• Stay healthy, yourself. Some people naturally enjoy taking care of others but find themselves neglecting their own needs. Ultimately, keeping your health optimal is critical to helping a sick, disabled, or impaired-functionality parent.

Get Help When You Need It

The physical, emotional, and financial stress of taking care of your elderly parents can be severe.  Get help when you can no longer do it on your own.

When your mother or father deteriorates, your living arrangements change, the financial burden gets too great, or other circumstances prevent your giving good and effective care, seek assistance.

Call the doctor (or 911 if you need emergency assistance) for help when your parent is showing physical changes. The Department of State cautions you to watch for danger signals such as disorientation, weight loss and strange behavior.

See the links for Elder Care Resources in this article for places you can go for geriatric care and financial assistance.


This website uses cookies

As a user in the EEA, your approval is needed on a few things. To provide a better website experience, uses cookies (and other similar technologies) and may collect, process, and share personal data. Please choose which areas of our service you consent to our doing so.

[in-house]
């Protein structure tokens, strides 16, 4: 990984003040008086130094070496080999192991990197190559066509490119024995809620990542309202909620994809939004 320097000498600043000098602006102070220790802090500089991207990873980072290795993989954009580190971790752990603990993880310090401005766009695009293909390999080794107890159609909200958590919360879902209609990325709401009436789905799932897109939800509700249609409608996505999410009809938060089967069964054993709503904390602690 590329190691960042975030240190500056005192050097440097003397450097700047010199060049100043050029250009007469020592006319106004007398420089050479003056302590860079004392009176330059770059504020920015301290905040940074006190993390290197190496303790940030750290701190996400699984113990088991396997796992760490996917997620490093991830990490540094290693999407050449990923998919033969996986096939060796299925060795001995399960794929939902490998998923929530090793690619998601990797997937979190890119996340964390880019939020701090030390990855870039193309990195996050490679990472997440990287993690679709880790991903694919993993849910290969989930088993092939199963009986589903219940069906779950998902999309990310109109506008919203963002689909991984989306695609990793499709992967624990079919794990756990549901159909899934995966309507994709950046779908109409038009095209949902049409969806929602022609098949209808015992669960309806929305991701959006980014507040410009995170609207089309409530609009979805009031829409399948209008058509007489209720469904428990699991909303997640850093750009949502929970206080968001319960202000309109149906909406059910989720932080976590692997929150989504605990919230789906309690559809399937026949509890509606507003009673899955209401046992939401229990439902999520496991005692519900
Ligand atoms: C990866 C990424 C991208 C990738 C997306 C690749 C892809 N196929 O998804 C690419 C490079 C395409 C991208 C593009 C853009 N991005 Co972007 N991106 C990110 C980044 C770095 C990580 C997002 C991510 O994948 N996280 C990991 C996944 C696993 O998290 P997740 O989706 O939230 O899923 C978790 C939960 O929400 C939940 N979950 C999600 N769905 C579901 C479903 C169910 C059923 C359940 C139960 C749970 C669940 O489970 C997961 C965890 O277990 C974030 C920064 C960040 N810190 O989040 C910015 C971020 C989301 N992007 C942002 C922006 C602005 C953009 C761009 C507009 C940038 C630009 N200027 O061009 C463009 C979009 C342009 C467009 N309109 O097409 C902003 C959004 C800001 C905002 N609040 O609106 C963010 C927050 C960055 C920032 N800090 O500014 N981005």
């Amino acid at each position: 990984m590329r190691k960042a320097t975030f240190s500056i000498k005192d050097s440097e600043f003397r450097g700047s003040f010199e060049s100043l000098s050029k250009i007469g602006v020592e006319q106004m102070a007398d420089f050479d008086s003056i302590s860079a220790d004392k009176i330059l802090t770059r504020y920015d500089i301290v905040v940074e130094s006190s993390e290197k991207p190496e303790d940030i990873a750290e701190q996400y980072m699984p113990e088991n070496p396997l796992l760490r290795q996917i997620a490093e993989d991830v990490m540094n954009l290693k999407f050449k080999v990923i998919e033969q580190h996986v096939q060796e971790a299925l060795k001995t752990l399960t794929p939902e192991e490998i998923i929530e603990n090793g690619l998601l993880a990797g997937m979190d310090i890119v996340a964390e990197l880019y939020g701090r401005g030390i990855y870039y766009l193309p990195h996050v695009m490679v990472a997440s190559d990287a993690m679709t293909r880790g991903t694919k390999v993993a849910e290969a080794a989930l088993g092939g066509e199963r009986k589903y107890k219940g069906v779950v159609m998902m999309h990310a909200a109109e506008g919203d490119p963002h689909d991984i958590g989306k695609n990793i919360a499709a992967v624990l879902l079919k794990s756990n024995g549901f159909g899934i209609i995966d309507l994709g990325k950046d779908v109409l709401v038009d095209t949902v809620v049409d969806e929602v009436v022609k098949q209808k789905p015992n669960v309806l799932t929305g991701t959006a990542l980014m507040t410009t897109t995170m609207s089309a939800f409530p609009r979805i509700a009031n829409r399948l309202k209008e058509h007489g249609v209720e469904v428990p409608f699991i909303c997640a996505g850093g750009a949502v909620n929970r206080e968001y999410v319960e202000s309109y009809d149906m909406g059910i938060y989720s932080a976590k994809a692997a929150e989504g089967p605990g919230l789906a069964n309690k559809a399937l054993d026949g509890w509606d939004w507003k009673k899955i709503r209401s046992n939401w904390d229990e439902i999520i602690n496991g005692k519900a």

For more information on managing or withdrawing consents and how we handle data, visit our Privacy Policy at:

Show Details
HubPages Device IDThis is used to identify particular browsers or devices when the access the service, and is used for security reasons.
LoginThis is necessary to sign in to the HubPages Service.
Google RecaptchaThis is used to prevent bots and spam. (Privacy Policy)
AkismetThis is used to detect comment spam. (Privacy Policy)
HubPages Google AnalyticsThis is used to provide data on traffic to our website, all personally identifyable data is anonymized. (Privacy Policy)
HubPages Traffic PixelThis is used to collect data on traffic to articles and other pages on our site. Unless you are signed in to a HubPages account, all personally identifiable information is anonymized.
Amazon Web ServicesThis is a cloud services platform that we used to host our service. (Privacy Policy)
CloudflareThis is a cloud CDN service that we use to efficiently deliver files required for our service to operate such as javascript, cascading style sheets, images, and videos. (Privacy Policy)
Google Hosted LibrariesJavascript software libraries such as jQuery are loaded at endpoints on the or domains, for performance and efficiency reasons. (Privacy Policy)
Google Custom SearchThis is feature allows you to search the site. (Privacy Policy)
Google MapsSome articles have Google Maps embedded in them. (Privacy Policy)